How to Choose the Perfect Kitchen Knife

When selecting a knife or a set of knives for your kitchen, you can certainly go to any retail store and purchase an inexpensive set of knives made with plastic handles and low-grade steel. But, when you want something of higher quality, specialized design, exclusive materials, or you just want something a bit more personalized, and unique to you, custom handmade kitchen knives are the way to go.

Custom knives seem to have a reputation for being far more expensive than well-known production knives like Wusthof, Shun, Global, or Le Creuset; however, when you start looking around, you will notice that the prices are for the most part, comparable.

There’s a huge amount of variety when it comes to kitchen knives and selecting a blade can be quite daunting, especially to the first-time buyer.

Use this guide to help you find the right knife.

Use

When embarking on your custom knife journey, the first thing to consider is what knives you actually use on a day-to-day basis. If probably own a draw of production knives, but you probably have one or two that see any action. Those well-used knives are the ones you’re going to want to replace with customs. I found that my two most used knives were a 10″-8″chef knife and a 6″-7″ petty chef knife.

Profile

Chef knives are generally classified by profile. For instance, there are over 180 different knife shapes and styles with the Japanese culture alone. A blade with a fairly straight edge, curving only slightly from the heel to the tip, is commonly referred to as a French or Japanese profile. This profile is ultimately more versatile in the kitchen as it allows for a wider variety of cuts and is excellent for push cutting. A shape more commonly associated with chef knives is the German profile, which has greater curvature or belly from the heel to the tip and can, therefore, be used for rocking motions when cutting which is known as a roll cut.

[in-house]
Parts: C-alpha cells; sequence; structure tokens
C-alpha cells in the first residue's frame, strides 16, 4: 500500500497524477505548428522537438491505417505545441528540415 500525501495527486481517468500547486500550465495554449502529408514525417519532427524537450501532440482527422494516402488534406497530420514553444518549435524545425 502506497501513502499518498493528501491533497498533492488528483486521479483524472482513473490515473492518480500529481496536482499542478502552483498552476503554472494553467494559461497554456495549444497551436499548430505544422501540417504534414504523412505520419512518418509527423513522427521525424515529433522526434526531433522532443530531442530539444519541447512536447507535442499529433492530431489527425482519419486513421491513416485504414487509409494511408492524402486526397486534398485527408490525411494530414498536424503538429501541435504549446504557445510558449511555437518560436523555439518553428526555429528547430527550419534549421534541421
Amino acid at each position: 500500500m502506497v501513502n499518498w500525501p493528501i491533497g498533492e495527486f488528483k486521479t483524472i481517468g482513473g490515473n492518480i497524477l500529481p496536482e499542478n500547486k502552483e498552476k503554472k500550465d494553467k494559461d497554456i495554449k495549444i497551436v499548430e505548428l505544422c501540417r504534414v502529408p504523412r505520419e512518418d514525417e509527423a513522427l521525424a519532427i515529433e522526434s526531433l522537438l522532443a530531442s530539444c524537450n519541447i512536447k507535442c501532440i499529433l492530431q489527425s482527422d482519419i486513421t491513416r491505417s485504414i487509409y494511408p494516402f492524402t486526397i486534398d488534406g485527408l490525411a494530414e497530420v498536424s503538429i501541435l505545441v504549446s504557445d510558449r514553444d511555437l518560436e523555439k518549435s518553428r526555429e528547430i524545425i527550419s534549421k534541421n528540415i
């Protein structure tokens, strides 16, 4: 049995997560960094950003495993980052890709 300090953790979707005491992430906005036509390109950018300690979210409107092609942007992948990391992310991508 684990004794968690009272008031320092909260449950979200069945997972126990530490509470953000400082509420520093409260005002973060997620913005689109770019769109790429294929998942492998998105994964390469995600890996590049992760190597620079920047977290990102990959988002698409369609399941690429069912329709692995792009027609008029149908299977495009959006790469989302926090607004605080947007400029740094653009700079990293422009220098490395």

Handle

The handle shape on most Western kitchen knives has straight backs and slight curvature in the front. They often consist of slabs of handle material pinned to the sides of the tang, which is commonly exposed in a full-tang design but may be hidden as well. Japanese knives often have hidden tangs that fit into a slot in the handle (Wa handles), with the handle being oval or octagonal in shape.

Handles almost always come down to personal preference, comfort, and aesthetics as kitchen knives are rarely if ever used for hard outdoors tasks meaning most handle constructions are strong enough.

What shape should I start with?

Santoku Chef Knife by Anthony Topham
Santoku Chef Knife – Full Tang Handle

 Gyuto/Santoku

The most important knife to start any set is a multi-purpose knife as it will be the knife you use the majority of the time, ideally between 165mm and 210mm to begin with. You can use these shapes to cut a huge variety of different ingredients making them extremely versatile.

  • Santoku’s (Meaning Three Virtues) knives are favoured by home cooks as the blade is more compact making them easier to wield.
  • The 210mm Gyuto is the best starting point for the professional or serious cook, the longer blade is better suited to cutting larger vegetables and efficiently portioning meat and fish.

Petty/Paring knife

Once you have a multi-purpose blade, a petty or paring knife should be next on your list. Petty knives/paring knives are perfect for tackling smaller ingredients and are indispensable for off-board work.

Topham Full Tang Petty Knife
Petty Chef Knife – Full Tang Handle
  • Petty knives between 120mm and 210mm are great for slicing and dicing small ingredients, filleting small fish and light butchery tasks. These blades are extremely versatile and are often used by chefs during service as the compact size takes up minimal space on the board.